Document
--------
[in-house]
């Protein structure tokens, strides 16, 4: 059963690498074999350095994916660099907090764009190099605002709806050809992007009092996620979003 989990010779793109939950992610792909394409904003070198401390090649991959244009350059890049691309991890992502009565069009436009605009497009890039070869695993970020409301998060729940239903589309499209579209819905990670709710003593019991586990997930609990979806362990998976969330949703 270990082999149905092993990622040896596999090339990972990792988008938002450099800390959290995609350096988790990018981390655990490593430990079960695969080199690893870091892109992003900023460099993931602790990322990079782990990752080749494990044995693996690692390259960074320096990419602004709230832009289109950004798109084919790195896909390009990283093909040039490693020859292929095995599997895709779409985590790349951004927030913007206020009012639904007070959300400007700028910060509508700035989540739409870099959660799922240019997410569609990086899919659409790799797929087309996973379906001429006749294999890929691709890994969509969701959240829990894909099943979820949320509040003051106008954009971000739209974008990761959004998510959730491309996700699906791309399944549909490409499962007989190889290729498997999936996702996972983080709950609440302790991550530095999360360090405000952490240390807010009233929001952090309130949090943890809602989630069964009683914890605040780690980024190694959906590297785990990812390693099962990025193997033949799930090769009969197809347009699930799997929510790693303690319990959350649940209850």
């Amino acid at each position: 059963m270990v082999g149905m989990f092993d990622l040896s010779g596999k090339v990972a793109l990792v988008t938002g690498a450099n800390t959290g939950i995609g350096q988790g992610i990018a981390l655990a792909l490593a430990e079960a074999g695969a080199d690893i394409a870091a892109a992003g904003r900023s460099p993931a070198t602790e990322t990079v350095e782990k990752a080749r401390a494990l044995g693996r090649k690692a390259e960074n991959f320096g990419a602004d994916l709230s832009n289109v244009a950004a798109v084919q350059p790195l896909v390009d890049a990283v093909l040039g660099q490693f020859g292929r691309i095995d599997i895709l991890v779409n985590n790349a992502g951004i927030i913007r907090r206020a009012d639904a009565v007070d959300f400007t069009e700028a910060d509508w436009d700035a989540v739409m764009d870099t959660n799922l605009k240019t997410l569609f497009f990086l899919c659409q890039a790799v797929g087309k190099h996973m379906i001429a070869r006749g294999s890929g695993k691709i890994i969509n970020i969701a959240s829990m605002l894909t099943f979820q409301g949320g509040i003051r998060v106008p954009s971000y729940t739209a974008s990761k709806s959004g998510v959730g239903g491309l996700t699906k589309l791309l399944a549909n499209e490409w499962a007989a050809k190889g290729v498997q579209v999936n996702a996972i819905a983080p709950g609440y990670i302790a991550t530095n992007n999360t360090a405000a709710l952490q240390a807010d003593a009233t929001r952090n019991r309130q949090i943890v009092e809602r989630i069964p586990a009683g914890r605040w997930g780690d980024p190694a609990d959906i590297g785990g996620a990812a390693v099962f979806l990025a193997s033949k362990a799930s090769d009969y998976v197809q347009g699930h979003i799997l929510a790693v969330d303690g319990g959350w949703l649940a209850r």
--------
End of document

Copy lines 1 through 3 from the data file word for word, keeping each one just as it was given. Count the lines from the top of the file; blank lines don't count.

[in-house]
């Protein structure tokens, strides 16, 4: 059963690498074999350095994916660099907090764009190099605002709806050809992007009092996620979003 989990010779793109939950992610792909394409904003070198401390090649991959244009350059890049691309991890992502009565069009436009605009497009890039070869695993970020409301998060729940239903589309499209579209819905990670709710003593019991586990997930609990979806362990998976969330949703 270990082999149905092993990622040896596999090339990972990792988008938002450099800390959290995609350096988790990018981390655990490593430990079960695969080199690893870091892109992003900023460099993931602790990322990079782990990752080749494990044995693996690692390259960074320096990419602004709230832009289109950004798109084919790195896909390009990283093909040039490693020859292929095995599997895709779409985590790349951004927030913007206020009012639904007070959300400007700028910060509508700035989540739409870099959660799922240019997410569609990086899919659409790799797929087309996973379906001429006749294999890929691709890994969509969701959240829990894909099943979820949320509040003051106008954009971000739209974008990761959004998510959730491309996700699906791309399944549909490409499962007989190889290729498997999936996702996972983080709950609440302790991550530095999360360090405000952490240390807010009233929001952090309130949090943890809602989630069964009683914890605040780690980024190694959906590297785990990812390693099962990025193997033949799930090769009969197809347009699930799997929510790693303690319990959350649940209850």
């Amino acid at each position: 059963m270990v082999g149905m989990f092993d990622l040896s010779g596999k090339v990972a793109l990792v988008t938002g690498a450099n800390t959290g939950i995609g350096q988790g992610i990018a981390l655990a792909l490593a430990e079960a074999g695969a080199d690893i394409a870091a892109a992003g904003r900023s460099p993931a070198t602790e990322t990079v350095e782990k990752a080749r401390a494990l044995g693996r090649k690692a390259e960074n991959f320096g990419a602004d994916l709230s832009n289109v244009a950004a798109v084919q350059p790195l896909v390009d890049a990283v093909l040039g660099q490693f020859g292929r691309i095995d599997i895709l991890v779409n985590n790349a992502g951004i927030i913007r907090r206020a009012d639904a009565v007070d959300f400007t069009e700028a910060d509508w436009d700035a989540v739409m764009d870099t959660n799922l605009k240019t997410l569609f497009f990086l899919c659409q890039a790799v797929g087309k190099h996973m379906i001429a070869r006749g294999s890929g695993k691709i890994i969509n970020i969701a959240s829990m605002l894909t099943f979820q409301g949320g509040i003051r998060v106008p954009s971000y729940t739209a974008s990761k709806s959004g998510v959730g239903g491309l996700t699906k589309l791309l399944a549909n499209e490409w499962a007989a050809k190889g290729v498997q579209v999936n996702a996972i819905a983080p709950g609440y990670i302790a991550t530095n992007n999360t360090a405000a709710l952490q240390a807010d003593a009233t929001r952090n019991r309130q949090i943890v009092e809602r989630i069964p586990a009683g914890r605040w997930g780690d980024p190694a609990d959906i590297g785990g996620a990812a390693v099962f979806l990025a193997s033949k362990a799930s090769d009969y998976v197809q347009g699930h979003i799997l929510a790693v969330d303690g319990g959350w949703l649940a209850r």